In the past week there’s been a slight autumn chill in the air in the mornings, and a pleasing back-to-school vibe in genderland that speaks of newly sharpened pencils and fresh notebooks.
Autumn is a season of new beginnings, as well as mellow fruitfulness, and the last few days has seen the launch of Scotland’s Programme for Government as well as Engender’s own Gender Matters Roadmap.
Scotland’s social care support system is in crisis. It’s failing disabled people and carers and the way Scotland funds it is not working.
That’s Engender's view, along with coalition of 16 Scottish organisations, representing disabled people and older people, women, care providers and paid and unpaid carers and the voluntary sector, who are calling for urgent action by national and local government and policymakers. Others including academics, trade unions, politicians, local authorities, care providers and professionals also share their concerns on the future of social care funding.
With the Scottish elections being held on the 5th of May, Scotland will soon be gripped by election fever.
Party manifestos will be unveiled and candidates and campaigners will aim to convince us that their party holds the solutions to the issues that matter most to us.
We know that health, education, the economy and employment will all feature at the top of the agenda. People will weigh up what each party has to say and inevitable ask themselves the question ‘How will this effect me’
But I hope that with this election people will also be asking themselves – ‘What sort of society do I want to live in?’ ‘How does it respond to people when they need support? What happens when someone develops a serious health issue, gives birth to a child with a disability or becomes a carer for a loved one? What happens when you get older and need help with everyday living?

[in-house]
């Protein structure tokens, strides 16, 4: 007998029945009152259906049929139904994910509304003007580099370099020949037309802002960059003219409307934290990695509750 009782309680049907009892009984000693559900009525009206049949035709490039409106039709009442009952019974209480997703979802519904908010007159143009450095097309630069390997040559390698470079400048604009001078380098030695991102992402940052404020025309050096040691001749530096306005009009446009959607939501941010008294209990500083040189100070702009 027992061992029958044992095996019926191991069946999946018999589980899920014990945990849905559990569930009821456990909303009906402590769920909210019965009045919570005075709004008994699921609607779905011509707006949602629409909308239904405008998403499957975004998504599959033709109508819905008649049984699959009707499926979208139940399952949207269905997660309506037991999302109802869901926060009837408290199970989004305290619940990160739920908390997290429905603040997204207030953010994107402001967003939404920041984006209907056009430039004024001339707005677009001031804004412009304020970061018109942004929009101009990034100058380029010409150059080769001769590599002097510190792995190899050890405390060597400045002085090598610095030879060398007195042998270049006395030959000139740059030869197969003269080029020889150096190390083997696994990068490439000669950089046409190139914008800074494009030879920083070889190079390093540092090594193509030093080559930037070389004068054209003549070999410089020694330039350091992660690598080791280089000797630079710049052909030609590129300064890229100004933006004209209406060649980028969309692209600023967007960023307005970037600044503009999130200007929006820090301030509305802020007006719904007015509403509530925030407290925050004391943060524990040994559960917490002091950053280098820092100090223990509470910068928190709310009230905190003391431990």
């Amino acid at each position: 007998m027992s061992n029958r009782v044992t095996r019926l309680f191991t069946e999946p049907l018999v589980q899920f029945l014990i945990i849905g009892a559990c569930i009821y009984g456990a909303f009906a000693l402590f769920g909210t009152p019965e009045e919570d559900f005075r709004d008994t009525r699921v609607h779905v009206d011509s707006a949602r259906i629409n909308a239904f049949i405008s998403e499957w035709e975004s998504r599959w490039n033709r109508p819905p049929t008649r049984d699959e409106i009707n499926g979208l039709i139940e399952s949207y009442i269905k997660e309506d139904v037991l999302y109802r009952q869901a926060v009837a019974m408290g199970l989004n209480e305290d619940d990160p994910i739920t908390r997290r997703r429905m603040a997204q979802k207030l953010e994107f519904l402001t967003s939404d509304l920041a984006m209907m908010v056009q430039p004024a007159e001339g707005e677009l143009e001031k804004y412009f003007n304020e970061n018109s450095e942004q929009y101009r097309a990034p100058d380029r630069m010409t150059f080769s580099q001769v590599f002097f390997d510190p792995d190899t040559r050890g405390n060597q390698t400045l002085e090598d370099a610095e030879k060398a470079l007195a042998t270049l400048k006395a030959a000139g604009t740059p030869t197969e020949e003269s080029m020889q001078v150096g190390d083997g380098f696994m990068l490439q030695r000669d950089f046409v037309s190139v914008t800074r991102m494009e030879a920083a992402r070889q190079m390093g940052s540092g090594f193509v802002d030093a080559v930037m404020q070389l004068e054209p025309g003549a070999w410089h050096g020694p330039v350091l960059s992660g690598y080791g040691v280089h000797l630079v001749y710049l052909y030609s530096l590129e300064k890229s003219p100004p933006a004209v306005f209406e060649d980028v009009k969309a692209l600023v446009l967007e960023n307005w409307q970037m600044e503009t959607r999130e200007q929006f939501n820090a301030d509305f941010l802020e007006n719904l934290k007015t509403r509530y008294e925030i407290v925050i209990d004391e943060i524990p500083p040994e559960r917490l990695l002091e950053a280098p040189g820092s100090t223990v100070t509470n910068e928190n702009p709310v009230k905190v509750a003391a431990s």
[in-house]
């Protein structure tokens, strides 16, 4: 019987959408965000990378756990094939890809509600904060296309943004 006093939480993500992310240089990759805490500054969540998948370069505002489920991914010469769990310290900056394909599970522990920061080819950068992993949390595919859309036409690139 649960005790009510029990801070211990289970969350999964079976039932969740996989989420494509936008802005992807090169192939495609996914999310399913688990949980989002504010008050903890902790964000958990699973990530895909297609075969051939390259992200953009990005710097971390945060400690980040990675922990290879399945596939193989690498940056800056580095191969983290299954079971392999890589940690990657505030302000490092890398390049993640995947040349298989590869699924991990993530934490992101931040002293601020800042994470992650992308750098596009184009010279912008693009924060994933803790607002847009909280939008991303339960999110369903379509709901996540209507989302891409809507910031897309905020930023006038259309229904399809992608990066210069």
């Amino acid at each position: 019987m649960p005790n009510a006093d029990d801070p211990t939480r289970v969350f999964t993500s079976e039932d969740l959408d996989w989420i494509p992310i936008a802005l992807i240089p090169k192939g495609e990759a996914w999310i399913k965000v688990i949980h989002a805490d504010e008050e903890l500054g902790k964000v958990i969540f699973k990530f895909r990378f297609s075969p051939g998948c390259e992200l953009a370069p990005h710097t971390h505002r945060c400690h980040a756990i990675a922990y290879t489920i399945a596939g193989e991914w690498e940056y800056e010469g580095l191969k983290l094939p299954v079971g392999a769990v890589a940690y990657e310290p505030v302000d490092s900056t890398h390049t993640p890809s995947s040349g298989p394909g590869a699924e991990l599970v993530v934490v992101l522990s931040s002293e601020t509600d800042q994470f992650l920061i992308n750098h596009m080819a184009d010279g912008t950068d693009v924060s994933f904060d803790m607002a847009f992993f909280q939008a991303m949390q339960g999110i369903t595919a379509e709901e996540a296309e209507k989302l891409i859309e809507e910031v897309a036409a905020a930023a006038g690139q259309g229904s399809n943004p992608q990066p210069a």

Scotland's social care system is in crisis. It's underfunded, the support being given to disabled people is narrowing dangerously, it penalises users with expensive charges, it increasingly relies on family kinship caring (usually women). Furthermore, it's staffed by people on permanently low wages (again usually women), both of whom are expected to deliver minor miracles. All of this creates a system which undermines the human rights of disabled people to society, democracy, the economy and their families and communities – as well as presents issues to gender equality. Women carers are more likely than men carers to be working part time, and thus more likely to be reliant on social security and experience poverty. Disabled women also experience economic gender inequality: the employment rate for non-disabled men is nearly 90%, but for disabled women it is 40%.
Older women often live in poverty. They have no one to care for them, after spending their lives providing unpaid care for friends and family. Ageing is inevitable of course, but its gendered injustices shouldn’t be. It’s time to make ending pensioner poverty a priority and providing decent elderly care services for all.
To join our email list, simply enter your email address below.